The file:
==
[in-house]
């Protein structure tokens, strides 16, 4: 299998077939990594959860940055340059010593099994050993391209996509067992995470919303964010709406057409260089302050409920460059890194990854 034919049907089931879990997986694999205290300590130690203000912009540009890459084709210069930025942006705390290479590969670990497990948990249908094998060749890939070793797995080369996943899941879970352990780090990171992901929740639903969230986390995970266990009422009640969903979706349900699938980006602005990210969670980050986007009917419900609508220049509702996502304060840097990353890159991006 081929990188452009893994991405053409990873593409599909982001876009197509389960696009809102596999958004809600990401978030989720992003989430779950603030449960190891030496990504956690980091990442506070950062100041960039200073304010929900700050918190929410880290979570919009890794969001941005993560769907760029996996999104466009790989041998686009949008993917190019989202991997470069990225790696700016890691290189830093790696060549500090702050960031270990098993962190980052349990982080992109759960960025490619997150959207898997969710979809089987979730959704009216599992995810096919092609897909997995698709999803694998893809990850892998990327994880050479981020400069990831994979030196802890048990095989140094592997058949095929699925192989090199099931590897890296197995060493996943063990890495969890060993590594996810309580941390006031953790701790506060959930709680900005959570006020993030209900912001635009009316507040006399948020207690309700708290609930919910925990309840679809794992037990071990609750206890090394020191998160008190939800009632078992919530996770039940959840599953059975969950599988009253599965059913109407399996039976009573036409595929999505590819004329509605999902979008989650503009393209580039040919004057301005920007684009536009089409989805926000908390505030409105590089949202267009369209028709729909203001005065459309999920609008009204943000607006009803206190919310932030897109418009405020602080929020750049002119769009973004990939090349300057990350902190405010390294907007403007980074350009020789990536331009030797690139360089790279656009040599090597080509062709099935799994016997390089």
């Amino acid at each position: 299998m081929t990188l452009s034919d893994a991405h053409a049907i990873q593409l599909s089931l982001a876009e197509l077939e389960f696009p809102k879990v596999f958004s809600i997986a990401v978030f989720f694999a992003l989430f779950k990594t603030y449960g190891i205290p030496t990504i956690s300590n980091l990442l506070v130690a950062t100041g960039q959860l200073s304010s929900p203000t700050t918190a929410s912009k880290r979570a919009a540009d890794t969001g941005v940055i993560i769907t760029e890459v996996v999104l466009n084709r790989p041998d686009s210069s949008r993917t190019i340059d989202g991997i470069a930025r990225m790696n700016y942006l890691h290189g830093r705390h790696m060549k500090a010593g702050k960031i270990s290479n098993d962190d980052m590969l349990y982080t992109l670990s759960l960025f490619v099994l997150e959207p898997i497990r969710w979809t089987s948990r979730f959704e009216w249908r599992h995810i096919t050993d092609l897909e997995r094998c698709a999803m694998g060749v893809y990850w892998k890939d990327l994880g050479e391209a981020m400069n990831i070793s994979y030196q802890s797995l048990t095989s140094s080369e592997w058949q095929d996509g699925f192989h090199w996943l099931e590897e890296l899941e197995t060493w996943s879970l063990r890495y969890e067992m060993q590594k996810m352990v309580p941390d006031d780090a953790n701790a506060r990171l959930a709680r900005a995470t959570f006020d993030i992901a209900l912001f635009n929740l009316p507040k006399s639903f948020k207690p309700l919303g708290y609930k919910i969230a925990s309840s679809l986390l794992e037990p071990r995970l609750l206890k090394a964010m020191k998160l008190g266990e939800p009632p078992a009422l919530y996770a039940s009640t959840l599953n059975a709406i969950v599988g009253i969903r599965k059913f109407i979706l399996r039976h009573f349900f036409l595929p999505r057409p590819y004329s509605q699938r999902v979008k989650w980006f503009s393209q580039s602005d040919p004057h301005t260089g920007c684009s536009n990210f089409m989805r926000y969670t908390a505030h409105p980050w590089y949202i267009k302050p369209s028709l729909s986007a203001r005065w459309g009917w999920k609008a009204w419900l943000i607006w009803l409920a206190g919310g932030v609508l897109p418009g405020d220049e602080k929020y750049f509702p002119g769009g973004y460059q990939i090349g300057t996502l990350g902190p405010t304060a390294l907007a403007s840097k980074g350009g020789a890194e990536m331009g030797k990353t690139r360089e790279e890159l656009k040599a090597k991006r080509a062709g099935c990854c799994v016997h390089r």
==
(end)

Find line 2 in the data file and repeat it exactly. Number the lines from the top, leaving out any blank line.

């Protein structure tokens, strides 16, 4: 299998077939990594959860940055340059010593099994050993391209996509067992995470919303964010709406057409260089302050409920460059890194990854 034919049907089931879990997986694999205290300590130690203000912009540009890459084709210069930025942006705390290479590969670990497990948990249908094998060749890939070793797995080369996943899941879970352990780090990171992901929740639903969230986390995970266990009422009640969903979706349900699938980006602005990210969670980050986007009917419900609508220049509702996502304060840097990353890159991006 081929990188452009893994991405053409990873593409599909982001876009197509389960696009809102596999958004809600990401978030989720992003989430779950603030449960190891030496990504956690980091990442506070950062100041960039200073304010929900700050918190929410880290979570919009890794969001941005993560769907760029996996999104466009790989041998686009949008993917190019989202991997470069990225790696700016890691290189830093790696060549500090702050960031270990098993962190980052349990982080992109759960960025490619997150959207898997969710979809089987979730959704009216599992995810096919092609897909997995698709999803694998893809990850892998990327994880050479981020400069990831994979030196802890048990095989140094592997058949095929699925192989090199099931590897890296197995060493996943063990890495969890060993590594996810309580941390006031953790701790506060959930709680900005959570006020993030209900912001635009009316507040006399948020207690309700708290609930919910925990309840679809794992037990071990609750206890090394020191998160008190939800009632078992919530996770039940959840599953059975969950599988009253599965059913109407399996039976009573036409595929999505590819004329509605999902979008989650503009393209580039040919004057301005920007684009536009089409989805926000908390505030409105590089949202267009369209028709729909203001005065459309999920609008009204943000607006009803206190919310932030897109418009405020602080929020750049002119769009973004990939090349300057990350902190405010390294907007403007980074350009020789990536331009030797690139360089790279656009040599090597080509062709099935799994016997390089």